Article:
Meanwhile, a friend and his family have also been waiting in these early days of Lent. For them, it was the last illness of his mother; the waiting was quite simply for her to slip away peacefully, as they hoped her death would be. We talked about these different kinds of waiting, one of us for a birth and the other for a death. Like T. S. Eliot in The Journey of the Magi, we had seen birth and death and thought they were different.
But perhaps they aren’t. When we keep vigil by a loved human being going through one of life’s sacred passages, when we wait for a birth or a death to come, we realise how similar they are, to people of faith at any rate. We are born, we die, we are re-born in some new and unimagined way. Both usually involve waiting and pangs, and generous helpings of patience, endurance and hope. There is often not much else that we can do than be present to what is happening and to those who wait with us: we must allow things to take the time they take.
This theme of how we spend time has a Lenten aspect to it. This Lent, a Durham idea about trying to live in a way that is less busy has captured the imagination of a surprising number of people. It was stimulated by Stephen Cherry’s recent book Beyond Busyness. There is a website with resources: www.notbusy.co.uk, and even a red wristband to wear as notbusy people. The Twitter hashtag #NOTBUSY is being well used. All this is to open up space in our lives so that we pay more attention to God and to one another; perhaps, in the words of a slogan we coined in my Coventry days, ‘do less well’ (read those words several times putting the accent on different words).
I’ve found in the first two weeks of Lent that waiting for our grandchild has instilled a keener sense of wanting to be less busy so that I can concentrate on this great event that is about to happen, be present to the experience of anticipated delight and joy. Of course, everyday life doesn’t stop when someone is born or dies, though it can feel like it – ‘stop all the clocks’ said Auden in a brilliantly observed line of poetry. For time does change in the way we experience it, which is why we find it astonishing that the world goes on as if nothing has happened to us.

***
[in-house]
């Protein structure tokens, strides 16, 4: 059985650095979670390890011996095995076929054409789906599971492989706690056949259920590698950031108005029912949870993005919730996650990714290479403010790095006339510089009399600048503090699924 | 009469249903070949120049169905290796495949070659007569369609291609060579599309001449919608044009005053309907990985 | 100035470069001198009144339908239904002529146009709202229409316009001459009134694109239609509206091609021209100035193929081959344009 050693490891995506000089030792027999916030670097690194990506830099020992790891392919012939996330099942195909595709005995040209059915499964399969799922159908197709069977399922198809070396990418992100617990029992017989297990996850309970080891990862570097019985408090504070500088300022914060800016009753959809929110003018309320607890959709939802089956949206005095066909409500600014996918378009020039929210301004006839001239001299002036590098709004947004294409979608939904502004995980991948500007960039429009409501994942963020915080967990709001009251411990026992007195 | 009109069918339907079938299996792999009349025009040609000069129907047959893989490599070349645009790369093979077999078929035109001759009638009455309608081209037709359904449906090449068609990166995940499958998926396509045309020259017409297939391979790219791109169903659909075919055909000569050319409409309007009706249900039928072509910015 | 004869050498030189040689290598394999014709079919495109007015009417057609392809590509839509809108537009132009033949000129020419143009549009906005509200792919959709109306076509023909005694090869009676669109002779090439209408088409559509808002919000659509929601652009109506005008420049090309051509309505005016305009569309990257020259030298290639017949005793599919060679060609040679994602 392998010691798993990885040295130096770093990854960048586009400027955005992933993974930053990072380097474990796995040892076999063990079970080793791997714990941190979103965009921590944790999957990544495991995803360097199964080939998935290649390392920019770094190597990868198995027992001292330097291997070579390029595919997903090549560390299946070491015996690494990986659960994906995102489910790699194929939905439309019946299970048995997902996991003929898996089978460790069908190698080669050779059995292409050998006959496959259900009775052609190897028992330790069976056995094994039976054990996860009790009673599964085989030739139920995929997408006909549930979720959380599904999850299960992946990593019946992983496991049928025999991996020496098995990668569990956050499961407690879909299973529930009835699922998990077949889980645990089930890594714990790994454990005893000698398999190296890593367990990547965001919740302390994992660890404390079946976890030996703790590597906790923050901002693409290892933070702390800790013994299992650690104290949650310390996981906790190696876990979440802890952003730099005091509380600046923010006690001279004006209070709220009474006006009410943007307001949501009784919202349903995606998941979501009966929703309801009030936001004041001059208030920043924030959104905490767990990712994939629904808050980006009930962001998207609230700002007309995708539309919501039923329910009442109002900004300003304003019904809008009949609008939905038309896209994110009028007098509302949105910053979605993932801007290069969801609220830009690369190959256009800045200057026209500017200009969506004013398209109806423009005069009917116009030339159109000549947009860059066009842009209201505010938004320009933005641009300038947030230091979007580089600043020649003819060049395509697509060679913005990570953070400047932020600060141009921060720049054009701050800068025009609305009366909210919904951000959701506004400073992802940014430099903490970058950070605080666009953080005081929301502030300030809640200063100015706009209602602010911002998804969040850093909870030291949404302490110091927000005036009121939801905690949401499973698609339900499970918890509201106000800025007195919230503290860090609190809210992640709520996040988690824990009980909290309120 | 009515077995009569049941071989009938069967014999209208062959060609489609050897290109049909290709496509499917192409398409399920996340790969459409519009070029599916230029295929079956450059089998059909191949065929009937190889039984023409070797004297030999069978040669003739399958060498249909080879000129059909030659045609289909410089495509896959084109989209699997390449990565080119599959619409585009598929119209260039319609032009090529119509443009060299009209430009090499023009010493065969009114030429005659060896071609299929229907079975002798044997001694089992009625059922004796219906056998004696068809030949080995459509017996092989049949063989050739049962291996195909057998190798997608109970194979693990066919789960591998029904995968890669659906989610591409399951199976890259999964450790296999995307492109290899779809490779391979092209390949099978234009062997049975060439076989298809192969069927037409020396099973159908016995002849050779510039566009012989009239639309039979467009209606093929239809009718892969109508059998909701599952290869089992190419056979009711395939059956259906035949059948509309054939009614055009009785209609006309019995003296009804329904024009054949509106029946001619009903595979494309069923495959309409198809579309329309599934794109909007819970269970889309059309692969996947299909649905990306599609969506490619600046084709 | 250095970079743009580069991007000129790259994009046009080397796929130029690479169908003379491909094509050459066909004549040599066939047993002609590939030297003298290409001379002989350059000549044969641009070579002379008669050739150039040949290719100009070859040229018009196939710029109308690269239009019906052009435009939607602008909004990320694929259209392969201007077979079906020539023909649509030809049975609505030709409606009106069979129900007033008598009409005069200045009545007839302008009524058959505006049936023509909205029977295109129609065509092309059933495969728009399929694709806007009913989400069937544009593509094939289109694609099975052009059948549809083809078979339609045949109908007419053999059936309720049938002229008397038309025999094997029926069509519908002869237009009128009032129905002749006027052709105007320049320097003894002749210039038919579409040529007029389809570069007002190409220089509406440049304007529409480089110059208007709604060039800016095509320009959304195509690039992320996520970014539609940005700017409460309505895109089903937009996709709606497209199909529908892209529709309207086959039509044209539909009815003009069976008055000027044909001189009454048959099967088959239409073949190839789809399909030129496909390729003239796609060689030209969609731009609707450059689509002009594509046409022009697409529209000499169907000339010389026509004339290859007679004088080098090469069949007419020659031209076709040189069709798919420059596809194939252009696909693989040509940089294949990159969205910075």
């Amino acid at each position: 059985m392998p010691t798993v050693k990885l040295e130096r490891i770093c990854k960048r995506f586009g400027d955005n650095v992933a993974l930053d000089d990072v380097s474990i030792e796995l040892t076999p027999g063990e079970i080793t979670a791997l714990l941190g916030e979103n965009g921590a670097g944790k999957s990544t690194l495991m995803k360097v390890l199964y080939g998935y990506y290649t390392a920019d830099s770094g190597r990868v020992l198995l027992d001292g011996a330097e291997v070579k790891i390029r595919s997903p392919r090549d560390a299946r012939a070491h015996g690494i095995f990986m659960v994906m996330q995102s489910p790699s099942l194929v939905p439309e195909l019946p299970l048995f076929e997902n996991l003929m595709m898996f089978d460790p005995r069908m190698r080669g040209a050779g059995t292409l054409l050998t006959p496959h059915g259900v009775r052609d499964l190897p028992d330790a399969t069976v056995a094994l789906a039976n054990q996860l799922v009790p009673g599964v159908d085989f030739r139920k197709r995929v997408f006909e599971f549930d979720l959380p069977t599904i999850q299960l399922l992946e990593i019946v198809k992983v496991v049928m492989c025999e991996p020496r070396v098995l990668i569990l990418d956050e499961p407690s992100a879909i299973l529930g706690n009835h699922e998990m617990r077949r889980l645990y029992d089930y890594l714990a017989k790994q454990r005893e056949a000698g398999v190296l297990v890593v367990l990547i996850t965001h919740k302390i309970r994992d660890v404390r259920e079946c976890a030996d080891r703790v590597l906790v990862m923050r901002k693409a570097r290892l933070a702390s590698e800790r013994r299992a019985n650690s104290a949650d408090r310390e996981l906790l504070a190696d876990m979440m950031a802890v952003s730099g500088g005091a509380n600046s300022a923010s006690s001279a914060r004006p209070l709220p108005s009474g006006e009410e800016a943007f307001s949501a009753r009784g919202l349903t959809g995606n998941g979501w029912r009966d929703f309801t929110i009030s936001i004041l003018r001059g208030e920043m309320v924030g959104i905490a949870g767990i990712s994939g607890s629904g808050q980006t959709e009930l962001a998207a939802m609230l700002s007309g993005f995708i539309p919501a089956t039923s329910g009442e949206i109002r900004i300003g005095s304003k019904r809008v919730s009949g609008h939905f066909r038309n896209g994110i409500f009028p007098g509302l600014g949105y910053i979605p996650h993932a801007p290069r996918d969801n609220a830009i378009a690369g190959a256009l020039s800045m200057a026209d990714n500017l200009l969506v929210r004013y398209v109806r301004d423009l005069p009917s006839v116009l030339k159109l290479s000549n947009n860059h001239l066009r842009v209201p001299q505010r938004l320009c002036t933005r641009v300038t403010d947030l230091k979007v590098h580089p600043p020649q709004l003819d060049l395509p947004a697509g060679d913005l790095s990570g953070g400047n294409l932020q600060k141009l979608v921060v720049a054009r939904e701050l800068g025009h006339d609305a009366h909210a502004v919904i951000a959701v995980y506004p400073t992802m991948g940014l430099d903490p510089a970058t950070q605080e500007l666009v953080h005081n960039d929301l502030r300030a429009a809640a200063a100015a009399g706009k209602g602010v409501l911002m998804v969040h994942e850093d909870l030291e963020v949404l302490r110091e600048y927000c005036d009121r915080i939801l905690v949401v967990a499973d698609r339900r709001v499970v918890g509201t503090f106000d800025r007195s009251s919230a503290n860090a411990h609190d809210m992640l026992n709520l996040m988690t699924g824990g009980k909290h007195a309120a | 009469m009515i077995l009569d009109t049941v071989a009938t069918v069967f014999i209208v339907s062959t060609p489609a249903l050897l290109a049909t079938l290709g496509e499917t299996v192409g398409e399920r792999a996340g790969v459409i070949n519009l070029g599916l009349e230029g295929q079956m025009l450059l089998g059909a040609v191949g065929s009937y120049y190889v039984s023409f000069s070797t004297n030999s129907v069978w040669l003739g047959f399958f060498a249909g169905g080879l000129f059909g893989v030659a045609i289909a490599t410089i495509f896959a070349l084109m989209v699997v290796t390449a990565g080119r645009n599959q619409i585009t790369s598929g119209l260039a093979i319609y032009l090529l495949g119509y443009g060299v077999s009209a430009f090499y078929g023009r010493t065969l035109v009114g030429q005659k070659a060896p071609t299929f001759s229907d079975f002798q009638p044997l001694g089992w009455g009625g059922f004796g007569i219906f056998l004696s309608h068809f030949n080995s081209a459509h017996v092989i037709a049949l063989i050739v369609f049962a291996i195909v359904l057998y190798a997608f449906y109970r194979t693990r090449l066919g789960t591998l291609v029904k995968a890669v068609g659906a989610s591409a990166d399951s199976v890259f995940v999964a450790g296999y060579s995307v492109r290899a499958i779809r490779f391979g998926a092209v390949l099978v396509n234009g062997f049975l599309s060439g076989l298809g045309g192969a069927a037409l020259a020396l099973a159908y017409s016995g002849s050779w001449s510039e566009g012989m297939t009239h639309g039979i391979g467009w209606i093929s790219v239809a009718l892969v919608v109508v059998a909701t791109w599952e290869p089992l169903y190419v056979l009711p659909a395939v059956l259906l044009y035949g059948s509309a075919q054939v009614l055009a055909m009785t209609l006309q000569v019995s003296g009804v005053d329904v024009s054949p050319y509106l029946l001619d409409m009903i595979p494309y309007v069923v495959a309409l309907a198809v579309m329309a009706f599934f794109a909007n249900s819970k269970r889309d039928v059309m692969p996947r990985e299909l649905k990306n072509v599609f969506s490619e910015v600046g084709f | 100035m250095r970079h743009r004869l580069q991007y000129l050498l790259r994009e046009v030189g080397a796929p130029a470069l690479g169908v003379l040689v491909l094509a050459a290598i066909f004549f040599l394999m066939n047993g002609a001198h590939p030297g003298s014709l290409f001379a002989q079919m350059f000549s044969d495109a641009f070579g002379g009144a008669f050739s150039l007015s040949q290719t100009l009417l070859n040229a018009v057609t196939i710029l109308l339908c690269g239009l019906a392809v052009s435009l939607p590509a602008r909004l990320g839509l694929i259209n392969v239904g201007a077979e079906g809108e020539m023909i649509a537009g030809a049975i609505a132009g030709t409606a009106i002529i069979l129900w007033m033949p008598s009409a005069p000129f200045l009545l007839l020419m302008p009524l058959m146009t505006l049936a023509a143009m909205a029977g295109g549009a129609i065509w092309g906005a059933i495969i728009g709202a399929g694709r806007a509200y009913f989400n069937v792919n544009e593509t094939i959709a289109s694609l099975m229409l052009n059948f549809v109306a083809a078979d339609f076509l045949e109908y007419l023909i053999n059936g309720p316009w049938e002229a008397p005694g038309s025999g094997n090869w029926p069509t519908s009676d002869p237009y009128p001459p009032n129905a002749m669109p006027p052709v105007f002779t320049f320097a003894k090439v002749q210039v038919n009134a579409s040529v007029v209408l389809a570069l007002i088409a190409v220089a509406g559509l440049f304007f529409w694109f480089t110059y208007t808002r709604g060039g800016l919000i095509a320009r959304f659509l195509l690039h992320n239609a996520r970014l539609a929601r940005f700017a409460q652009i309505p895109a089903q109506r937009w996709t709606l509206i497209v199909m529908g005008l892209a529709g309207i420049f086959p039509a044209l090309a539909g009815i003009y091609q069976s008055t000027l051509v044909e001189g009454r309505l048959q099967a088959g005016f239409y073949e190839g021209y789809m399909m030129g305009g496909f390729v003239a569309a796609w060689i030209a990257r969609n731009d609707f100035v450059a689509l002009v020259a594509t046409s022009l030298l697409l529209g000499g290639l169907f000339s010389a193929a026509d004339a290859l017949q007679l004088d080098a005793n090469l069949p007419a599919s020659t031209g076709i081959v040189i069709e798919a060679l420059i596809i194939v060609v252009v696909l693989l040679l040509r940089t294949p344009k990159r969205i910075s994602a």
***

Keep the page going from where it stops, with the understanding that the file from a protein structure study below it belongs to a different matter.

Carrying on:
This different and more sacramental quality is what I am trying to notice. I want to try and embrace what we might call ‘God’s time’ with its gift of a deeper experience of being alive. And I want to allow this glimpse to make some difference to my ordinary days. Lent with its intertwining of mortality, springtime, renewal and resurrection hope is an exquisitely rich season. So, waiting and preparing for Easter, and waiting and preparing for a birth or a death, belong together. Lent gathers up so much of life, its shadows and its light and everything in between.
And if ‘death is swallowed up in victory’, then birth too is an act of defiance against all that is deathly and deadly in our world. A birth brings not just delight but hope for the human race: life begins again. The old English word ‘Lent’ means spring. Soon the green blade rises.
For my recent sermon on not being busy in Lent, see my blog of sermons and addresses at